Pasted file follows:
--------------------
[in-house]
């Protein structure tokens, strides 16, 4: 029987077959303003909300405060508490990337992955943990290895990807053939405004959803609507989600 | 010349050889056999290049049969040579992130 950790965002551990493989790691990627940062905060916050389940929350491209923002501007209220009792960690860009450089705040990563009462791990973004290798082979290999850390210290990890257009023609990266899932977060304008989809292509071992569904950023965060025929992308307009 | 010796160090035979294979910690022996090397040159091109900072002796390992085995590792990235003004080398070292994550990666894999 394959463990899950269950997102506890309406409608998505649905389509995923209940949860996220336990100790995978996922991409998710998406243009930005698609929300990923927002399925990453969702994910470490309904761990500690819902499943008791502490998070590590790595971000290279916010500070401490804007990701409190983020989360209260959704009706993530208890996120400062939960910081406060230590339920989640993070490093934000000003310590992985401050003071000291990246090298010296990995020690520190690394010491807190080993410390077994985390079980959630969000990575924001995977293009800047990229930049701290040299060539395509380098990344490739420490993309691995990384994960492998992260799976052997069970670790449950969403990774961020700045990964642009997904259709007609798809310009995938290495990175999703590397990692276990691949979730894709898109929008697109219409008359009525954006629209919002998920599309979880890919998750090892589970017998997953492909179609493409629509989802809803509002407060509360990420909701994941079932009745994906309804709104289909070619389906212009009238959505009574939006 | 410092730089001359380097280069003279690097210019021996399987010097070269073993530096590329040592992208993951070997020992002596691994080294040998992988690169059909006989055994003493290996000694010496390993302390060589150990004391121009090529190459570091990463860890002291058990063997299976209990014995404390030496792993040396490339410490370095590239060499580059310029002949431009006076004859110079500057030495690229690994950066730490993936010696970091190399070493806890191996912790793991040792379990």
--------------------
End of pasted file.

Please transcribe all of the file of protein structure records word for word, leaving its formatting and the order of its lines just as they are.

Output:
[in-house]
């Protein structure tokens, strides 16, 4: 029987077959303003909300405060508490990337992955943990290895990807053939405004959803609507989600 | 010349050889056999290049049969040579992130 950790965002551990493989790691990627940062905060916050389940929350491209923002501007209220009792960690860009450089705040990563009462791990973004290798082979290999850390210290990890257009023609990266899932977060304008989809292509071992569904950023965060025929992308307009 | 010796160090035979294979910690022996090397040159091109900072002796390992085995590792990235003004080398070292994550990666894999 394959463990899950269950997102506890309406409608998505649905389509995923209940949860996220336990100790995978996922991409998710998406243009930005698609929300990923927002399925990453969702994910470490309904761990500690819902499943008791502490998070590590790595971000290279916010500070401490804007990701409190983020989360209260959704009706993530208890996120400062939960910081406060230590339920989640993070490093934000000003310590992985401050003071000291990246090298010296990995020690520190690394010491807190080993410390077994985390079980959630969000990575924001995977293009800047990229930049701290040299060539395509380098990344490739420490993309691995990384994960492998992260799976052997069970670790449950969403990774961020700045990964642009997904259709007609798809310009995938290495990175999703590397990692276990691949979730894709898109929008697109219409008359009525954006629209919002998920599309979880890919998750090892589970017998997953492909179609493409629509989802809803509002407060509360990420909701994941079932009745994906309804709104289909070619389906212009009238959505009574939006 | 410092730089001359380097280069003279690097210019021996399987010097070269073993530096590329040592992208993951070997020992002596691994080294040998992988690169059909006989055994003493290996000694010496390993302390060589150990004391121009090529190459570091990463860890002291058990063997299976209990014995404390030496792993040396490339410490370095590239060499580059310029002949431009006076004859110079500057030495690229690994950066730490993936010696970091190399070493806890191996912790793991040792379990």